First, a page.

How The Internet Of Things Aren't The Best Of Friends With Security And Privacy

The Internet of Things (IoT) is all about making "dumb" devices "smarter," and it's connecting more of them to the internet every day.

The growth of IoT has many benefits, especially when it has the potential to change the way people carry out tasks. Having a smart home, for example. It's not just plain awesome, but it also can reduce energy consumption, lower electric bill and ease many tasks in household routines.

But looking at the bigger picture, IoT also has a much bigger potential, and that is having the ability to transform many other industries, including the world.

Expanding its development, IoT technologies have passed common household items and made itself available on cars. By connecting them to the internet, the cars can link up with smart city infrastructure to create an entirely different ecosystem for drivers. So travelling won't be anymore like going from point A to point B.

IoT has also arrived to healthcare and others. Using IoT, people can see a deeper and fuller understanding concerning their health, in easier ways that previously weren't possible. IoT can also help doctors in curing patients by observing their health remotely, for example.

In short, IoT opens a new world where everything was once hidden. It's a whole new world that benefits everyone that uses it.

However, with all the benefits, as the increase of connected device are coming to the internet, data that include many personal information are scattered. While they should be secured, hackers and cyber criminals are having more entry points to start with.

Below is a list of some of the biggest IoT security and privacy issues that we all need to take care of before having a truly safe connected world:

IoT graphic

Security Issues

  • Public perception: People familiar with technology knew that the internet isn't the safest place to be. For this reason, potential IoT consumers know that they are dealing with the same problem. As a result, potential consumers would hesitate to purchase those connected devices. If IoT is ever to connect the whole world, IoT companies need to ensure people in order for them to give IoT a chance.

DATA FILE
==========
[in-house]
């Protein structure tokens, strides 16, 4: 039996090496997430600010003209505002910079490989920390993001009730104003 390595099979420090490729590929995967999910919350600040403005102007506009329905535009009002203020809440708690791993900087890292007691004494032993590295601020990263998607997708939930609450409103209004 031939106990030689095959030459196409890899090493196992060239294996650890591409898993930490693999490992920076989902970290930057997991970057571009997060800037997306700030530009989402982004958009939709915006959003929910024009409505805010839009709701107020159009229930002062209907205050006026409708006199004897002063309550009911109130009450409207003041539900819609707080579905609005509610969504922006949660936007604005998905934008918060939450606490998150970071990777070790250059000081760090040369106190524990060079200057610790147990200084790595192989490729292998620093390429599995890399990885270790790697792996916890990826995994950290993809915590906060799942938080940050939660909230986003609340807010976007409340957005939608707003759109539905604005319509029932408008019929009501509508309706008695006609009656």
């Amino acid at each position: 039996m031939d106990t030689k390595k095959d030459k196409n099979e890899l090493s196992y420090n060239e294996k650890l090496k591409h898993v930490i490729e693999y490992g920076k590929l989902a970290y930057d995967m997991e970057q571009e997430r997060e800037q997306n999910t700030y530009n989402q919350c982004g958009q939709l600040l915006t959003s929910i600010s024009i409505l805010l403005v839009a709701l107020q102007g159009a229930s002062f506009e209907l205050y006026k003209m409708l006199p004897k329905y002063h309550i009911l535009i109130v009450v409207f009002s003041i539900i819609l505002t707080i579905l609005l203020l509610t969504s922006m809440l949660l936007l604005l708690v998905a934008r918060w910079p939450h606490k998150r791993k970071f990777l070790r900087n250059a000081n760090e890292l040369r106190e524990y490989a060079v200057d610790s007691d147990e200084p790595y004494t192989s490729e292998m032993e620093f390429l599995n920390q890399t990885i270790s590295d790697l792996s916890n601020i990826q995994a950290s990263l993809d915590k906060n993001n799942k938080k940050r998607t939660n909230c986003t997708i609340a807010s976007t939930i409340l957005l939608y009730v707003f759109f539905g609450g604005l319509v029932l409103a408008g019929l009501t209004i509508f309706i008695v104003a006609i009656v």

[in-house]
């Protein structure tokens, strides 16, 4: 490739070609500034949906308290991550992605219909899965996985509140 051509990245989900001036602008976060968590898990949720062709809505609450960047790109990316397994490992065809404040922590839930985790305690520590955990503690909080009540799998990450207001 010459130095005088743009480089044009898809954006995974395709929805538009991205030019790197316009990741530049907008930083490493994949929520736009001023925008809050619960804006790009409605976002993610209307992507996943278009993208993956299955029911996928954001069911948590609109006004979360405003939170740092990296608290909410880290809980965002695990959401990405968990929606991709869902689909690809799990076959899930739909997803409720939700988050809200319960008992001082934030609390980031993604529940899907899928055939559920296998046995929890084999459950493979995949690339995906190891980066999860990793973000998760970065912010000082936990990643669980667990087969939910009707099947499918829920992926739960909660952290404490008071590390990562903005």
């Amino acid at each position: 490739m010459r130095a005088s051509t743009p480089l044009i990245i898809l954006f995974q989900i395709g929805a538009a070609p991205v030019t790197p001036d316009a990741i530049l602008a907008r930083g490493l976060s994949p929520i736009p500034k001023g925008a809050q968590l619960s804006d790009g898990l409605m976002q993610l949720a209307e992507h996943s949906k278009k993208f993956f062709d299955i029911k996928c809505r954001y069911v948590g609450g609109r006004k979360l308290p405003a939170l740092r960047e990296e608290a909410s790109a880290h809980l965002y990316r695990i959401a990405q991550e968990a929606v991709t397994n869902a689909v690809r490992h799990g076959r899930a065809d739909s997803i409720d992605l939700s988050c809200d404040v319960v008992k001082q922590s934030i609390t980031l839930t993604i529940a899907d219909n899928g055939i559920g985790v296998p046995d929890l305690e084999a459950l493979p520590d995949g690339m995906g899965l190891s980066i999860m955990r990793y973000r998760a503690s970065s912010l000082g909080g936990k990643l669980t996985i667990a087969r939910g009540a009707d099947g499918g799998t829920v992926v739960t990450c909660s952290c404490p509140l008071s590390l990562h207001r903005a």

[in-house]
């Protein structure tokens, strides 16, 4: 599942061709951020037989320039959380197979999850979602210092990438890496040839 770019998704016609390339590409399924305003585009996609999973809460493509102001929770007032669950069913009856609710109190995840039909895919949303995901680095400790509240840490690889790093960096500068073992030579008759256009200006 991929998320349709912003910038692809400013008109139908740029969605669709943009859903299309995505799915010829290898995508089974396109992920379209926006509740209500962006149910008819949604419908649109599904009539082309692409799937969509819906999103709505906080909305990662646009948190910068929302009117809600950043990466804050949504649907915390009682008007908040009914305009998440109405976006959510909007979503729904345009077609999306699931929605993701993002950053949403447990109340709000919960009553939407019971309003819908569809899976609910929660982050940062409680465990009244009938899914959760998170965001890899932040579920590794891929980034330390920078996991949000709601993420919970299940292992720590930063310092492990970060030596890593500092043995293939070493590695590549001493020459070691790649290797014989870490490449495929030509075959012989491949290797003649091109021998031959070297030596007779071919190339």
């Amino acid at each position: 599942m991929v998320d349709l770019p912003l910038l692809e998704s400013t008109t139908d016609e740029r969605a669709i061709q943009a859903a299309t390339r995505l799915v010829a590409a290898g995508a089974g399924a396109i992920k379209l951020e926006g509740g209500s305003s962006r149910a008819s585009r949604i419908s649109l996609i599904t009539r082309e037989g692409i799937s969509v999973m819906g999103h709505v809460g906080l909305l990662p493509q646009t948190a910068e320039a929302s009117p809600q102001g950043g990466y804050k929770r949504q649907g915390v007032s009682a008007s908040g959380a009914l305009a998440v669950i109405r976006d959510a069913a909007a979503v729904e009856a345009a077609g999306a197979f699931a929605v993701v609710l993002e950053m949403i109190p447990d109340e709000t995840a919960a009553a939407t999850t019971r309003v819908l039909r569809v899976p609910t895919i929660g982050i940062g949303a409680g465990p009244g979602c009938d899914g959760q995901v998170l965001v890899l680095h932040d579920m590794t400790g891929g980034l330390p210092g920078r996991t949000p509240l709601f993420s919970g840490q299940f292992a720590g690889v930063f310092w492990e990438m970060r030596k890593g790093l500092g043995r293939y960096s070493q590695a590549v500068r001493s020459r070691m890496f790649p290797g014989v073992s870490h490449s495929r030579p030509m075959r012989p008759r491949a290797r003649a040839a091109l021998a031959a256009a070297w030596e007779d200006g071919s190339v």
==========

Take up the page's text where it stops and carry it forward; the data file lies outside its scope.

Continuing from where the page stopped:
• Vulnerability to Hacking: While public perception needs to be addressed, IoT is still posing vulnerable holes for hackers. If researchers have been able to hack in IoT devices, so should hackers. Any bugs and security holes need to be patched as soon as they are found.
  • True Security: Security is not limited to just the IoT devices. To make everything secured, the network where the IoT devices work should also be secured. Companies need to have security in mind when building software application and network connection that link to those devices.

Privacy Issues

  • Too much data: With more connected devices, the more data will be available. To put it to an example of how the amount is staggering, a Federal Trade Commission report entitled "Internet of Things: Privacy & Security in a Connected World" found that fewer than 10,000 households can generate 150 million discrete data points every day. Each of those data points represents an entry point for hackers to get their hands on potentially sensitive information.
  • User profile being shared: Before using services that involve the internet, users need to agree on their ' Terms of Service. However, according to the FTC report, companies that created the products could use the collected data after consumers willingly accept their ToS. For example, insurance company can gather and share information about a user's driving habit through data taken from IoT-connected cars. This would enable them to calculate insurance rates.
  • Eavesdropping: Companies that created IoT products and hackers could tap into the data that IoT devices receive. One example was when a German researchers intercepted unencrypted data from a smart meter device to know what television show someone was watching at that moment.

While IoT is relatively a new technology, both companies and their consumers should both reassure each other that IoT has the benefit for the greater goods.

Any potential security and privacy risks could lower consumers' desire to purchase IoT connected devices. If IoT really wants to take off, any issues would prevent IoT to ever fulfill its true potential.

These are just a handful of the issues that IoT must solve in order to reach mass adoption.

Further reading: With The Internet Of Things, There Is Practically No Place To Hide